The Kinsey Sicks have been living the perfect drag fairy tale. There’s always a happy ending (in their shows, at least) and their careers were blessed from the get-go by alpha diva, the Divine Miss M.
“In a certain way, Bette is responsible for us,” jokes Irwin Keller (Winnie in the group). He recalls the 1990s — forget the clothes, just embrace the “learning” — when buddy Ben Schatz corralled three friends, Keller among them, to hit a local Midler concert.
“We went in drag as The Andrew Sisters,” he says. “We thought there would be a lot of drag queens, but we turned out being the only ones — other than Bette. Well, we drew all this unexpected attention, then a promoter came up to us and wanted us to perform at an event.
Jumping at the chance, they soon began developing what would become their legendary harmonizing. Eventually, they did what any well-rehearsed men in drag would do: hit the street corner on the corner of Castro and Market.
The rest is, well, herstory.
The good news? The group, now celebrating 17 years, hits the Rrazz Room for a bold two-week endeavor. Expect impressive four-part harmony and other “offerings in the areas of politics, love and plain old raunch” from the group, currently consisting of Schatz (Rachel) and Keller (Winnie), Spencer Brown (Trampolina) and Jeff Manabat (Trixie).
A creative force unlike any other, the award-winning quartet is the longest running drag sensation around. Off-Broadway shows helped fuel some success, as did headlining Vegas. Along the way, they’ve given birth to seven albums and were the subject of several films.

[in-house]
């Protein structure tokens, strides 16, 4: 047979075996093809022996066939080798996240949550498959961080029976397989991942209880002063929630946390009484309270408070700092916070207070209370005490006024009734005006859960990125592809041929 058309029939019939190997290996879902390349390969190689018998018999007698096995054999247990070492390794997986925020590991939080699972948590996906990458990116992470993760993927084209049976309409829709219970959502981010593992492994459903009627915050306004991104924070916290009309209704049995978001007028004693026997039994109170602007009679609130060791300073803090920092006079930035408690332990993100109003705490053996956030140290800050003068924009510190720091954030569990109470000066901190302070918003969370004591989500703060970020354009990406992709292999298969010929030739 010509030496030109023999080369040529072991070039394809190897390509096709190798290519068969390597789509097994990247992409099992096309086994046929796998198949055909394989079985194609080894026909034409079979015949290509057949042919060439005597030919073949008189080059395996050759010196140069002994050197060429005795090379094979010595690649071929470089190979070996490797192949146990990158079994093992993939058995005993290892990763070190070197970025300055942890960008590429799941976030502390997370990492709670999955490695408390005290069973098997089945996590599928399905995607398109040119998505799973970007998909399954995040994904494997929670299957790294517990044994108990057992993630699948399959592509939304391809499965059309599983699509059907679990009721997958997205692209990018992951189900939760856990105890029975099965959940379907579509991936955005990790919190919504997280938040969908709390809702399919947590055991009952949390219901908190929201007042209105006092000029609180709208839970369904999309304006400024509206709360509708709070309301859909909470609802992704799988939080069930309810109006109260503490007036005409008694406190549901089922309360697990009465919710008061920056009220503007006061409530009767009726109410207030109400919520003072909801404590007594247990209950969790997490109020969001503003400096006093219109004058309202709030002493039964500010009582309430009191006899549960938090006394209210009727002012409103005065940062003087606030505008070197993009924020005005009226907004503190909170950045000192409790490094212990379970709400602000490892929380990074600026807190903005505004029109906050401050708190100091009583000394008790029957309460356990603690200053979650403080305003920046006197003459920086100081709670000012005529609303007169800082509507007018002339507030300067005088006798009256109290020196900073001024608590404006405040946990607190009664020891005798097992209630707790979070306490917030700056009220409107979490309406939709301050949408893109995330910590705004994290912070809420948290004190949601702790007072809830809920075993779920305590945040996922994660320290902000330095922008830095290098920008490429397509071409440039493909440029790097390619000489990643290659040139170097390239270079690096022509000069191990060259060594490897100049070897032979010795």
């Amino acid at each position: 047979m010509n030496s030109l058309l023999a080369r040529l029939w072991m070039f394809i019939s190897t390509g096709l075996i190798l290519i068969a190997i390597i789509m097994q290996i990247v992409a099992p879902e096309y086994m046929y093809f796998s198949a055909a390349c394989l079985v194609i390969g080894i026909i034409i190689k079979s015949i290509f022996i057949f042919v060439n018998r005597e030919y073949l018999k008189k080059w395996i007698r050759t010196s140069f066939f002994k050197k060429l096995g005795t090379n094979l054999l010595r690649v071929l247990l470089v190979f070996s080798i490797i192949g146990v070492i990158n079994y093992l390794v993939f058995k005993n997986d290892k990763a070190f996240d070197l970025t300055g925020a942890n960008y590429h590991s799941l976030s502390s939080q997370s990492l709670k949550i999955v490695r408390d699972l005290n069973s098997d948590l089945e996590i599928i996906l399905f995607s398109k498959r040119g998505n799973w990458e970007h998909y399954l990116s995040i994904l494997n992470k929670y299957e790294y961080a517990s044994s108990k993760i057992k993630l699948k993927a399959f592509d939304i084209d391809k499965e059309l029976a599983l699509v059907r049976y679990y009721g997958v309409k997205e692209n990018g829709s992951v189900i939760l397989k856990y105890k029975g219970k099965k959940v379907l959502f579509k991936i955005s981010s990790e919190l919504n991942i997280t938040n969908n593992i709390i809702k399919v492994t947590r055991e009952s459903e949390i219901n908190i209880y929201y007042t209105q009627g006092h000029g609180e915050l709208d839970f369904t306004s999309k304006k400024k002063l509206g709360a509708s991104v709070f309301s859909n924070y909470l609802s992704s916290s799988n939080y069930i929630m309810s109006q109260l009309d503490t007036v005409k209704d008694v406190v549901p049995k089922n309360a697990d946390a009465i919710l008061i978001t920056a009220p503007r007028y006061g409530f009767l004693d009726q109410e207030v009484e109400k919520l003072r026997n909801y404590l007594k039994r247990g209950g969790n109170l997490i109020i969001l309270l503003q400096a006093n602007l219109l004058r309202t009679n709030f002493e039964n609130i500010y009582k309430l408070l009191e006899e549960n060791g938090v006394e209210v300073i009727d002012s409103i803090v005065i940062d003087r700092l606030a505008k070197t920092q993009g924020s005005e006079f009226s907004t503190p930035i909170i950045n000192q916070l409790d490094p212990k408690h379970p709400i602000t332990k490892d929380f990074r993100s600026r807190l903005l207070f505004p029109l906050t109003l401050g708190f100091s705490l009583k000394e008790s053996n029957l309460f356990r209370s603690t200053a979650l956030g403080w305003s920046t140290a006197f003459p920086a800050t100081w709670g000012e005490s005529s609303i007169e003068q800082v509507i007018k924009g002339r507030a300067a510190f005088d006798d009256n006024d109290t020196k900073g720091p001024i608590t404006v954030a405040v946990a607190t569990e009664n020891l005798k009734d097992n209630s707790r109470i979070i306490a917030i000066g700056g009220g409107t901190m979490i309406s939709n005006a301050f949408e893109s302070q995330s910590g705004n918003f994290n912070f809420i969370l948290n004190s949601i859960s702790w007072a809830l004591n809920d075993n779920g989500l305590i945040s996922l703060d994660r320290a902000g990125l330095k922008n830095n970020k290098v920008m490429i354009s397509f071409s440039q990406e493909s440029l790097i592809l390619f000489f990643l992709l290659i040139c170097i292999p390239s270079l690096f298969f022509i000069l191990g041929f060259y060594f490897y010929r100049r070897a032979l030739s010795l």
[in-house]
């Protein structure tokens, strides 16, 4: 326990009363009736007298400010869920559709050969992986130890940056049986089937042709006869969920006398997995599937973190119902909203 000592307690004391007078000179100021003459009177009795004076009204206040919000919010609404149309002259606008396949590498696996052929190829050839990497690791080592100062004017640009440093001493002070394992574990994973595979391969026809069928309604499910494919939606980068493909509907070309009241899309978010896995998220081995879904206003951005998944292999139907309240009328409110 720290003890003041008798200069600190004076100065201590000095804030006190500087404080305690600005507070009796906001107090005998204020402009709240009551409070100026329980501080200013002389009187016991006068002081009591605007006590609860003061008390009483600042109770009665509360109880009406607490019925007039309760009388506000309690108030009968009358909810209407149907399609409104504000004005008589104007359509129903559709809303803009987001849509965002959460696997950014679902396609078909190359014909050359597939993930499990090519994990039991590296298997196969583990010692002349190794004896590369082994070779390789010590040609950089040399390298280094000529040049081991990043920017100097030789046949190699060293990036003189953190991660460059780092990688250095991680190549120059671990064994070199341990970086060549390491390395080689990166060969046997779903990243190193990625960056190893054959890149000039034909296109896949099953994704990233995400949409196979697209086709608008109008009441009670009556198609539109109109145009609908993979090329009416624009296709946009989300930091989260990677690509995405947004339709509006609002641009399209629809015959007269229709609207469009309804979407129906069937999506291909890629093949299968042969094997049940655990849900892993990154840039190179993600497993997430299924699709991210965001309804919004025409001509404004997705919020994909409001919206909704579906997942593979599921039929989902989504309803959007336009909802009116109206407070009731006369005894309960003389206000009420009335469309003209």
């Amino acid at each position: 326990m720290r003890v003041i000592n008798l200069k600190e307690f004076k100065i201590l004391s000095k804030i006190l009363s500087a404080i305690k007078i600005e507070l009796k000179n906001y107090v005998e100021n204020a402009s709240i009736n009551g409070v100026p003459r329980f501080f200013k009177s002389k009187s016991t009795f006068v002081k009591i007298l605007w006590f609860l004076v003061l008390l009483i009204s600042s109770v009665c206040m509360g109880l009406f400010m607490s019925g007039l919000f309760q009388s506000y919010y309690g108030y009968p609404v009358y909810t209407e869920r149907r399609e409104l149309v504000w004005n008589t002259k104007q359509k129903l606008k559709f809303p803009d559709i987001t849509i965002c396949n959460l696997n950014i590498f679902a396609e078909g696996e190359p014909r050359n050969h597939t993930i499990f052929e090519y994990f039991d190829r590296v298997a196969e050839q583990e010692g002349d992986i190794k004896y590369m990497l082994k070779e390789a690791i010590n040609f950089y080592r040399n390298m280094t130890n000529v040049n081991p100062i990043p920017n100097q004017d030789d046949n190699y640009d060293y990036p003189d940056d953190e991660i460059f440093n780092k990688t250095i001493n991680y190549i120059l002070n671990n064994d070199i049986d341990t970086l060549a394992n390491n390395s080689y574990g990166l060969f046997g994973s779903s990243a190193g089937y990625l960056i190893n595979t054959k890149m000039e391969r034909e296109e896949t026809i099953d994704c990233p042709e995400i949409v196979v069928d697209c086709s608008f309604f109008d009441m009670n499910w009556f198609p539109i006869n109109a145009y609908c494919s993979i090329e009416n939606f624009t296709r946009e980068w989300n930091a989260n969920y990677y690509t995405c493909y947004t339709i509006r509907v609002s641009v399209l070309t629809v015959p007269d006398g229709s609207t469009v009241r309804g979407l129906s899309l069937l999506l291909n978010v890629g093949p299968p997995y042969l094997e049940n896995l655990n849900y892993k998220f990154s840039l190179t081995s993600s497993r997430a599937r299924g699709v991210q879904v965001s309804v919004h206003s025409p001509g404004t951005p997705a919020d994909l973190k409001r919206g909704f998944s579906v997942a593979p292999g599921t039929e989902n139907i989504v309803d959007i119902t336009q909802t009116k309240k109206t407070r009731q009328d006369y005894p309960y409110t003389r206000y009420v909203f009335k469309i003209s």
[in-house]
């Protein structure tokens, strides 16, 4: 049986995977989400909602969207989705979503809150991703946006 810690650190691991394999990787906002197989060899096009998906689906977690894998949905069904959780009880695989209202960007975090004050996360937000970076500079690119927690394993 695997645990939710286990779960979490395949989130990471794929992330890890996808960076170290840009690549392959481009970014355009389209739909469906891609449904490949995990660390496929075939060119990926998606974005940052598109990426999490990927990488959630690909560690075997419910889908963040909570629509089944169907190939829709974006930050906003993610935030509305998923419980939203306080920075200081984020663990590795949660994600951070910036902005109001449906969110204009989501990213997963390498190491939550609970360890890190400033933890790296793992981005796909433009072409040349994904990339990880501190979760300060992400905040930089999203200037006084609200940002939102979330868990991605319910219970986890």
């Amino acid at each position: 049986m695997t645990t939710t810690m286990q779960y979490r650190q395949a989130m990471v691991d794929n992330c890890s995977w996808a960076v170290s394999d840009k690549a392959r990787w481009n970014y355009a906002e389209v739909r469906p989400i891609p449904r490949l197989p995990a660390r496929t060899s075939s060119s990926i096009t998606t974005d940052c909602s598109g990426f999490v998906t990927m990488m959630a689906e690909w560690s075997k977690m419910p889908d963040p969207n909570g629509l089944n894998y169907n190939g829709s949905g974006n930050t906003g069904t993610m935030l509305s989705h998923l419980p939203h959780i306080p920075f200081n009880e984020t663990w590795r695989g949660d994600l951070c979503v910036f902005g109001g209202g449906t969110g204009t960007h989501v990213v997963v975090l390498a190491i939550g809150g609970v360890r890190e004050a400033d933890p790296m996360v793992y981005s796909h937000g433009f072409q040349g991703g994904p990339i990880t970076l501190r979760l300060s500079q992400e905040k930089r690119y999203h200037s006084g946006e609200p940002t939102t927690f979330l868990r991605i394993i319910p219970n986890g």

As for the their moniker, it’s a play off the words on “Kinsey 6,” the end of the Kinsey Scale. So, what’s the secret to their longevity?
“I haven’t a clue,” quips Schatz. “Maybe authenticity. Many performers are pre-packaged. We write our own stuff, aim to have fun, and be challenging to ourselves. We say what we think, and I think people respond to that.”
As for what audiences can expect at the Rrazz, it will be “mostly greatest hits — the least hated of our material over the years; the least despised numbers.”
Asked what comes to mind as Schatz looks back over the scope of the group’s unprecedented success, he says, “This is something we started as a lark — it’s my longest career ever. And I am very grateful that we live in a country filled with people with bad taste and discretionary income.”
He’s joking, of course. (Or is he?)
Where: Rrazz Room, 222 Mason St., San Francisco
When: 8 p.m. Tuesdays-Saturdays, 7 p.m. Sundays; closes Aug. 14
Tickets: $35 to $40
Contact: (800) 380-3095 or www.therrazzroom.com